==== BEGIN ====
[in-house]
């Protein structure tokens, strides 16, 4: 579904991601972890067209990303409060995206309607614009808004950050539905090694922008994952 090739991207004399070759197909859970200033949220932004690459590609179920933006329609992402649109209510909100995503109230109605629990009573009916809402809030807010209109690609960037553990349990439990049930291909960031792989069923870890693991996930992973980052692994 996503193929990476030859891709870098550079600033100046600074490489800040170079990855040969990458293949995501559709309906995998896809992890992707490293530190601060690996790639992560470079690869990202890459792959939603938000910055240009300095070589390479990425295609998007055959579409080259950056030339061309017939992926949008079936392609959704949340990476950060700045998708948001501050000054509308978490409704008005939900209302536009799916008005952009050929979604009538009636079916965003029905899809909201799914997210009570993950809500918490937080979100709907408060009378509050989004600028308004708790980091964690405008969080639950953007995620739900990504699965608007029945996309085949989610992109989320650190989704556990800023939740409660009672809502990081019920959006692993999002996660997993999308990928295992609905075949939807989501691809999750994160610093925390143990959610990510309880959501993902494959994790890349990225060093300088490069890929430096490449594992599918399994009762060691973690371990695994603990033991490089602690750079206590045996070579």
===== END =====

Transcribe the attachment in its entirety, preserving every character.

[in-house]
């Protein structure tokens, strides 16, 4: 579904991601972890067209990303409060995206309607614009808004950050539905090694922008994952 090739991207004399070759197909859970200033949220932004690459590609179920933006329609992402649109209510909100995503109230109605629990009573009916809402809030807010209109690609960037553990349990439990049930291909960031792989069923870890693991996930992973980052692994 996503193929990476030859891709870098550079600033100046600074490489800040170079990855040969990458293949995501559709309906995998896809992890992707490293530190601060690996790639992560470079690869990202890459792959939603938000910055240009300095070589390479990425295609998007055959579409080259950056030339061309017939992926949008079936392609959704949340990476950060700045998708948001501050000054509308978490409704008005939900209302536009799916008005952009050929979604009538009636079916965003029905899809909201799914997210009570993950809500918490937080979100709907408060009378509050989004600028308004708790980091964690405008969080639950953007995620739900990504699965608007029945996309085949989610992109989320650190989704556990800023939740409660009672809502990081019920959006692993999002996660997993999308990928295992609905075949939807989501691809999750994160610093925390143990959610990510309880959501993902494959994790890349990225060093300088490069890929430096490449594992599918399994009762060691973690371990695994603990033991490089602690750079206590045996070579």